This video is called Common Pipistrelle bats emerging from the TWM building in Tilburg, The Netherlands.
This one is not from the Google cache.
From The Independent in Britain:
End of the horror show for bats as numbers stage dramatic comeback
By Paul Kelbie
Published: 30 December 2006
After decades of decline some of Britain’s most endangered bat populations appear to be making a comeback.
Ever since Bela Lugosi flapped his cloak and flew off into the night as Count Dracula, the humble bat has suffered an image problem of almost catastrophic proportions, and these environmentally sensitive mammals have suffered as a result.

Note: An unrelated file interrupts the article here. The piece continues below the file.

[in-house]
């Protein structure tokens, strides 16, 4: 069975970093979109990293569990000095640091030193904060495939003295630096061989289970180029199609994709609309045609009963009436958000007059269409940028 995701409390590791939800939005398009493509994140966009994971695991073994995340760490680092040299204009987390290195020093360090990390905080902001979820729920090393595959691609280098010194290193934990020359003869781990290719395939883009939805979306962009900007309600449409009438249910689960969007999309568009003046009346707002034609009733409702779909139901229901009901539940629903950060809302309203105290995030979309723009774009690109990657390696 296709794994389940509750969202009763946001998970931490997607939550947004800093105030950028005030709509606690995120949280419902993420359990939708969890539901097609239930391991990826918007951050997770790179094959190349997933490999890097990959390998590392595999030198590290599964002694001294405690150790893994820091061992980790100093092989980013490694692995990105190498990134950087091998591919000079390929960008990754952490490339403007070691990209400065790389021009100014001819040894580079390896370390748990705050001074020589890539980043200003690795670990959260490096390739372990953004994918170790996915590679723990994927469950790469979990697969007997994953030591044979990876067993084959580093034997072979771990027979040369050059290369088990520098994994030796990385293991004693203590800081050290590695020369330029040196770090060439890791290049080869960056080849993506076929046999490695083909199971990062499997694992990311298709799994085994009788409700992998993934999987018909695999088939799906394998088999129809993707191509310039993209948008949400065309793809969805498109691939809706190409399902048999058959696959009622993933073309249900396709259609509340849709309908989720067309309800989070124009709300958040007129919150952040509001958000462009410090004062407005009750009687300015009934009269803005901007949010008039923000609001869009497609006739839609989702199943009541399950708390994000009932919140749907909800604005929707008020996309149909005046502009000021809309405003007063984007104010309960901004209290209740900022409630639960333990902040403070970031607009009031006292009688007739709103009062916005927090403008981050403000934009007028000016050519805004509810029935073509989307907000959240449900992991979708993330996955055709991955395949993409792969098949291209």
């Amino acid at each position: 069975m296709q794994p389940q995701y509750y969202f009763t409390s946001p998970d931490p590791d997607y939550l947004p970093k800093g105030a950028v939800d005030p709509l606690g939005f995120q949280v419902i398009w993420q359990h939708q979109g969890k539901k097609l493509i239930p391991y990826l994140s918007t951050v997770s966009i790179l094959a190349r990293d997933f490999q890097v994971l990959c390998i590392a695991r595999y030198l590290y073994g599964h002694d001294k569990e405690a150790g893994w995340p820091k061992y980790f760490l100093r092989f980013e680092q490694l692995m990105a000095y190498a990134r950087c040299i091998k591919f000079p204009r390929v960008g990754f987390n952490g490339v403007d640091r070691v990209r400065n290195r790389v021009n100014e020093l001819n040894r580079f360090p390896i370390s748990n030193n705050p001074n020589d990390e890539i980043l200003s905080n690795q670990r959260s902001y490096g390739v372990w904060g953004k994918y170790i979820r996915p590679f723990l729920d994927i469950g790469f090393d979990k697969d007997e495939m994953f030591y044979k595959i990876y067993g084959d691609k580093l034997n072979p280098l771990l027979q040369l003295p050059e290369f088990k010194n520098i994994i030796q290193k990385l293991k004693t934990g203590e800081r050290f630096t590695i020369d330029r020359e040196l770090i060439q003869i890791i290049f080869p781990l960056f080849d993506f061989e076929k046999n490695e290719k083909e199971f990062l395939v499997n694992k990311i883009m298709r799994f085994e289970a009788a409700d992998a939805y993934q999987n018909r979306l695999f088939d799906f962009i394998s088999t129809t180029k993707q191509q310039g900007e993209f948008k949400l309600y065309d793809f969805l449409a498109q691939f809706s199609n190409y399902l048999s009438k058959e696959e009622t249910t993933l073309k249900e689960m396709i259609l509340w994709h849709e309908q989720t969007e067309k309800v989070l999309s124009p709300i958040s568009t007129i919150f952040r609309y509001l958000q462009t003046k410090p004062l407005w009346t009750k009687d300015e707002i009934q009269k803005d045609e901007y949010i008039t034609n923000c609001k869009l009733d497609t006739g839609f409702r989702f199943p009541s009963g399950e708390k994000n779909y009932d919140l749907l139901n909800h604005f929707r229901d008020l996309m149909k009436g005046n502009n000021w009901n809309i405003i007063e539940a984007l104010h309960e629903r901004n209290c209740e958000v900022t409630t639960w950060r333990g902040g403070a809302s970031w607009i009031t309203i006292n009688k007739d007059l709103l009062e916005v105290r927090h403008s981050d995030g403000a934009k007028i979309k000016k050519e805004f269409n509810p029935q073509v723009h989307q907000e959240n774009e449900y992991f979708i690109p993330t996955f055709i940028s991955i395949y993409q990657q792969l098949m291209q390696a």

Throughout the 20th century, all 17 species of bat found in Britain saw their numbers fall dramatically as changes in farming methods, loss of habitat and human ignorance played a part in their downfall.
However, according to the latest figures from the Bat Conservation Trust (BCT), it appears the tiny creatures are at last managing to shed their ghoulish image.
Through a concerted effort to create greater public awareness of bats as gentle, harmless creatures, as well as the protection of more roosting sites and improved agricultural practices, the BCT says there has been a slight rise in at least four bat species – the lesser horseshoe bat, Daubenton’s bat, Natterer’s bat and the common pipistrelle bat.
Funding boost for Great horseshoe bats in Somerset: here.
Genetic work carried out as part of a research project on the National Trust Purbeck Estate in Dorset has found that the population of greater horseshoe bats in the UK originated from west Asia around 40,000 – 60,000 years ago: here.
Tracking Greater horseshoe bats in the Forest of Dean: here.